Litigation is not uncommon following an auto accident. In many cases, the parties can still settle their dispute without the need for a full-blown jury trial. But before agreeing to any settlement, it is essential each party understands what rights they may be giving up. A settlement is a contract, which means there must be a “meeting of the minds” in order for the agreement to be enforceable.
Cone v. Dickenson
Recently the Georgia Court of Appeals addressed a dispute arising from just such a settlement agreement. The plaintiff and the defendant were in a car accident. The plaintiff sued the defendant, alleging his negligence caused the accident.
During pretrial discovery, the parties discussed a settlement. According to the defendant and his attorney, there was an oral agreement with the plaintiff and her attorney. The defendant agreed to pay the plaintiff $25,000 in exchange for a “full general release” of the plaintiff’s claims and dismissal of her lawsuit. The defendant said his attorney sent an email to the plaintiff’s attorney to confirm this settlement.
But according to the plaintiff, she and her attorney had only agreed to a “limited release” in exchange for the $25,000. This is an important distinction. In car accident cases a defendant typically offers to settle for the limits of his or her insurance policy. This may not be enough to fully compensate the plaintiff. Under a limited release, an accident victim who receives the maximum benefit from a defendant’s insurer can still pursue uninsured motorist benefits from his or her own insurer. But a general release represents a final settlement of any and all claims arising from an accident, which would include any potential claim for uninsured motorist benefits.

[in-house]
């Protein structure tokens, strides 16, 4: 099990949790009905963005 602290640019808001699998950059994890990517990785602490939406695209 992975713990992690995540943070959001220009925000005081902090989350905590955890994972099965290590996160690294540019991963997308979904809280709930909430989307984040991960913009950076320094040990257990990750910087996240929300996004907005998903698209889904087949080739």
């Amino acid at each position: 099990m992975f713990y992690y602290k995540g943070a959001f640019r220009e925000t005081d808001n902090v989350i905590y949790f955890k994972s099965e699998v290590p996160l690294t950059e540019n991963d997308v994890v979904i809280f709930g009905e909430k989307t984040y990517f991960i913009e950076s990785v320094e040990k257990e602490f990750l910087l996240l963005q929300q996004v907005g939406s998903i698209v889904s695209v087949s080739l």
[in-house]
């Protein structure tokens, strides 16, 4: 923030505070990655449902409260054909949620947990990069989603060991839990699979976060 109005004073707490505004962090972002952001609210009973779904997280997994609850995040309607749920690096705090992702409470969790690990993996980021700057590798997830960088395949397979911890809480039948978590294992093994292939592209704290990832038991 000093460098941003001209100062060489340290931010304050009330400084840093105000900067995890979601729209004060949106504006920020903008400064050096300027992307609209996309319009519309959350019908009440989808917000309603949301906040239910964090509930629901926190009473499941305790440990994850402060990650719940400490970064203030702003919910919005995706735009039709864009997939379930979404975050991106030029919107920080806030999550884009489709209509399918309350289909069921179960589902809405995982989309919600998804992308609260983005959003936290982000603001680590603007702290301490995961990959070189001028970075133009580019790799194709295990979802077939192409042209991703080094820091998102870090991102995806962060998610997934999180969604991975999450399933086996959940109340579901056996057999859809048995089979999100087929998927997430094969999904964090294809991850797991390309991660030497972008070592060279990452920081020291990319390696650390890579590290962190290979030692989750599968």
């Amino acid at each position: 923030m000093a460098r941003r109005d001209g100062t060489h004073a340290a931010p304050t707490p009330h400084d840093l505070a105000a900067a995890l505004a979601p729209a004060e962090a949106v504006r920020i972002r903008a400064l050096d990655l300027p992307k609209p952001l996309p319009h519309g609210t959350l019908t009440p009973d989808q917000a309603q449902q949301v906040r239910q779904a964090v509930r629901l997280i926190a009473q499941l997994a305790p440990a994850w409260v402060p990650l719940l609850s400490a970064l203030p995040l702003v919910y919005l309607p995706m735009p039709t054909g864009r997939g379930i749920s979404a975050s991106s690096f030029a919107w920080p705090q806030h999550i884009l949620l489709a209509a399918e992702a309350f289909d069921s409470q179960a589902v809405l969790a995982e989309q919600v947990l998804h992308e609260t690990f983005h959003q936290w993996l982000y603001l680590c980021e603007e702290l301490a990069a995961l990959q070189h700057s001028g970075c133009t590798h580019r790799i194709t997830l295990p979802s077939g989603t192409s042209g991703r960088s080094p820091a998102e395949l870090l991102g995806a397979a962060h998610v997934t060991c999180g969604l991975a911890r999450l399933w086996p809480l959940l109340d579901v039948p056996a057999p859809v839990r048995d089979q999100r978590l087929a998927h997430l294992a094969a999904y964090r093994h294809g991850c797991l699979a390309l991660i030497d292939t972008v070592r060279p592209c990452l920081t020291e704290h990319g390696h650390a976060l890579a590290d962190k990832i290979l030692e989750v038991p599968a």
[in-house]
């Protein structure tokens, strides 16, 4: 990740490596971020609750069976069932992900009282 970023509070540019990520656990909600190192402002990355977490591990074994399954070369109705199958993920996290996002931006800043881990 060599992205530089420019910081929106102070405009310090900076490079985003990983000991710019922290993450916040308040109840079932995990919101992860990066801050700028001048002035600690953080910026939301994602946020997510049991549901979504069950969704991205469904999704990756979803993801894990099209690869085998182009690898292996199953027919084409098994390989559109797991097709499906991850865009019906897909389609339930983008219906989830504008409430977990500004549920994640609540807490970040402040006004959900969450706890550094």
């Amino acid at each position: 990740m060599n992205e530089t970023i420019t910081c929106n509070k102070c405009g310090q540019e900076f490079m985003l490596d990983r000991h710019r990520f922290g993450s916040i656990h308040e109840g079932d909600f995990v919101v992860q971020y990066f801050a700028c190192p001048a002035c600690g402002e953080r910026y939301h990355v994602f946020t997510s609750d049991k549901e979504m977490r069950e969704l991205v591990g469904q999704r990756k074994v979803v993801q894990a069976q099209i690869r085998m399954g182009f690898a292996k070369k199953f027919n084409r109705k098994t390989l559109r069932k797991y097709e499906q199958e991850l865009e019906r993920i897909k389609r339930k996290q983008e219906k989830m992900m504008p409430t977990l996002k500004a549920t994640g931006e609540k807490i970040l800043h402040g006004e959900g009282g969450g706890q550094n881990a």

The plaintiff in this case refused to sign a general release and dismiss her lawsuit, and instead signed a limited release and added her uninsured motorist carrier to the lawsuit. The defendant, in turn, asked the trial judge to enforce its purported version of the settlement agreement. The judge sided with the defendant, citing the plaintiff’s failure to object to the form of release immediately after receiving the defendant’s email confirmation of the oral settlement agreement.
On appeal, however, the Georgia Court of Appeals said the trial judge’s decision was premature. Given there was conflicting evidence over whether the parties orally agreed to a general or limited release, the appeals court said a jury, not the judge ruling on a motion for summary judgment, should resolve the matter. The email confirmation only served “to establish written evidence of the settlement,” the Court of Appeals said, but it did not entitle the defendant to summary judgment on the issue of the release.
If a jury subsequently decides that the plaintiff’s version of the settlement is correct—that is, the agreement only requires a limited rather than a general release—that means the plaintiff could then seek additional damages against her uninsured motorist carrier for the accident.